• The main challenge the Optimizer faces when it determines whether to use PRPD for a join is to detect the biased values and their frequencies because the single table conditions and previous joins, if any, might filter out some loners and alter the frequency of the surviving loners. The Optimizer does not always have accurate loner information for PRPD planning.
  • PRPD is designed to operate in one of 2 modes, depending on an internal parameter setting.
MODE The Optimizer considers a PRPD plan
  • only when the surviving biased values and their frequencies can be determined with some confidence
  • This is the default setting
  • Even when there is no proper information about the surviving biased values.
  • The biased values are derived based on heuristics

Example 1)  : PRPD for Skewed Expression Statistics         Following are some examples to clarify when the Optimizer can try a PRPD plan with join operations.

  • Consider the following 3 tables for the example set.


    •    t1(x1, y1, z1), primary index defined on (x1)
    •    t2(x2, y2, z2), primary index defined on (x2)
    •    t3(x3, y3, z3), primary index defined on (x3)
  • In the following examples, when it is said that a relation qualifies for PRPD, it means that the following items are true.


    •    Statistics are collected on the hashed join column set.
    •    The demographics of the join column set satisfy a set of conditions that are determined by    an internal parameter setting.
  • Normal PRPD mode is assumed by default. If an example applies to aggressive mode only, that is explicitly stated.

The Optimizer evaluates t1 for PRPD only when statistics on the expression (t1.y1 + t1.z1) are available. If the Optimizer determines that t1 qualifies for PRPD based on (t1.y1 + t1.z1) expression statistics,

     SELECT *

     FROM t1,t2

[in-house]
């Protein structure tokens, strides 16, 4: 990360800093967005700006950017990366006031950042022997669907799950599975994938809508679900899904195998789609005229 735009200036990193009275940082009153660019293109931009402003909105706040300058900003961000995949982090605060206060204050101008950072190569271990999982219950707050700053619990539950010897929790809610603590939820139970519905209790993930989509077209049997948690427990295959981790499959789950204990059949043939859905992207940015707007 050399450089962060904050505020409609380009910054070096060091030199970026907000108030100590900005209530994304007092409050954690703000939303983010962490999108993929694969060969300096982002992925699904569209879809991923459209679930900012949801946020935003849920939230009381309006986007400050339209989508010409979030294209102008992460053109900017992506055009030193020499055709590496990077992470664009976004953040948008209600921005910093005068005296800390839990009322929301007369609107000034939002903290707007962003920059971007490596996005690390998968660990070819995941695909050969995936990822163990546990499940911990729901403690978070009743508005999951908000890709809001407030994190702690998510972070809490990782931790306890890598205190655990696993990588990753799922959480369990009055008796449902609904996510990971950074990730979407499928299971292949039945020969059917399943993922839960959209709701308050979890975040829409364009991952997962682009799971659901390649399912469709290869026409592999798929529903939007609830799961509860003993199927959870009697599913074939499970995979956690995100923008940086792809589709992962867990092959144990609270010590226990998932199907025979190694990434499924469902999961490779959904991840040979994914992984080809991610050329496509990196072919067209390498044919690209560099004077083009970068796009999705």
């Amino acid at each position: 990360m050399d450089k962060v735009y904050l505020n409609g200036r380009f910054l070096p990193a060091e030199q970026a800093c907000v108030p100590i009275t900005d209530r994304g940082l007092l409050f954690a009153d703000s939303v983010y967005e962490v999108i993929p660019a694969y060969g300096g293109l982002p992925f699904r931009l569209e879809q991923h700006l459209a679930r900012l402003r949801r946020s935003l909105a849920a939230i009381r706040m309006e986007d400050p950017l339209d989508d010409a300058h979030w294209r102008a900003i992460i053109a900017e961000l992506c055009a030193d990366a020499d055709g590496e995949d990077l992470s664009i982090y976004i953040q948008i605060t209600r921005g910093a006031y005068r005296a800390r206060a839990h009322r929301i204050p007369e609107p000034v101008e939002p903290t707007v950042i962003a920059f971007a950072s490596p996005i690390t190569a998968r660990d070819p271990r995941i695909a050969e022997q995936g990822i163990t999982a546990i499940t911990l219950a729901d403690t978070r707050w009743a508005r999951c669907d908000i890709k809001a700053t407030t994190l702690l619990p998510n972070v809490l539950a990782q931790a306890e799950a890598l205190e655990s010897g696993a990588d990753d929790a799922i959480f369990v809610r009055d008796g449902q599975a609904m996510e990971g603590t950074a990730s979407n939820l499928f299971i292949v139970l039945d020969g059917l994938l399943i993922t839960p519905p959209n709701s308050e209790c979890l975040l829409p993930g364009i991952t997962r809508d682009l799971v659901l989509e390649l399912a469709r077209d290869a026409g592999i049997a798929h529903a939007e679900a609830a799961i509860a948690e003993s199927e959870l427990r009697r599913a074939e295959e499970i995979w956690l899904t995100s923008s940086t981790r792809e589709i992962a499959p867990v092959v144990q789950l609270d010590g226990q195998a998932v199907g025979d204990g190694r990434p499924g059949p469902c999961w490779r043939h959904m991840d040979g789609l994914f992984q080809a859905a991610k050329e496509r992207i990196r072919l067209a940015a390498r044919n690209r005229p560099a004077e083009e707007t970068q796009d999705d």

WHERE t1.y1 + t1.z1 = t2.y2;

Example 2) : PRPD for Multiple Skewed Tables

In this example, if either t1 or t2 qualifies for PRPD, the Optimizer tries a PRPD plan by considering t1 or t2 as the skewed relation. In this case, there are two partial joins. If both tables t1 and t2 are skewed, the Optimizer tries a PRPD plan using 3 joins.   

     SELECT *

     FROM t1, t2

     WHERE t1.y1 = t2.y2;

Example 3) : PRPD for Multicolumn Sets Skewed on Some Values

Suppose (t1.y1, t1.z1) and (t2.y2, t2.z2) are skewed on some values and you have collected multicolumn statistics on those column sets.

To process this request, the Optimizer normally picks an inclusion join with a pre-join sort that removes duplicates on (t1.y1, t1.z1). If there is skew on (t1.y1, t1.z1), the pre-join sort removes the duplicates and removes the skew as well. Because of this, the Optimizer does not evaluate a PRPD plan by considering t1 to be a skewed table. However, if there is skew on (t2.y2, t2.z2), the Optimizer does consider a PRPD plan.  


     FROM t2

     WHERE t2.y2 IN (SELECT t1.y1

      FROM t1

      WHERE t2.z2 = t1.z1


Example 4) : PRPD for Skewed Single Column Statistics

Suppose t1.y1 is skewed, statistics have been collected on t1.y1, and the first join (call it R4) is between tables t1 and t3. After the first join, the Optimizer cannot determine which loners from y1 survived the join condition t1.x1 = t3.x3, so for the R4 X R2 join, R4 does not qualify for PRPD. For this case, the Optimizer considers PRPD only if the internal parameters for PRPD are set for aggressive mode.

     SELECT *

     FROM t1,t2, t3

     WHERE t1.y1 = t2.y2

     AND   t1.x1 = t3.x3;

Example 5) : PRPD for Mixed Single‑Column and Multicolumn Statistics on Skewed Values

In this example, the derived statistics logic can find the range of surviving values for t1.y1 after applying the single‑table condition, so t1 qualifies for PRPD if statistics have been collected on (t1.y1) and (t1.z1, t1.y1).

If multicolumn statistics on (t1.z1, t1.y1) have not been collected, the Optimizer cannot find the surviving loners on column t1.y1 after it applies the single-table condition so t1 does not qualify for PRPD in normal mode. For this case, the Optimizer considers PRPD only if the internal parameters for PRPD are set for aggressive mode.

     SELECT *

     FROM t1,t2

     WHERE t1.y1 = t2.y2

     AND   t1.z1 > 5;

There are other scenarios as well where the Optimizer can find the surviving values on the join column with some confidence when there are single‑table conditions. An example is when there is a sparse join index that covers the table and statistics have been collected on the join column in the join index. For this example, the join can qualify for PRPD if there is a join index with the following definition and statistics are collected on j1.y1t1 can qualify for PRPD.


       SELECT *

       FROM t1   WHERE z1 > 5; 

PRPD  : Research doc :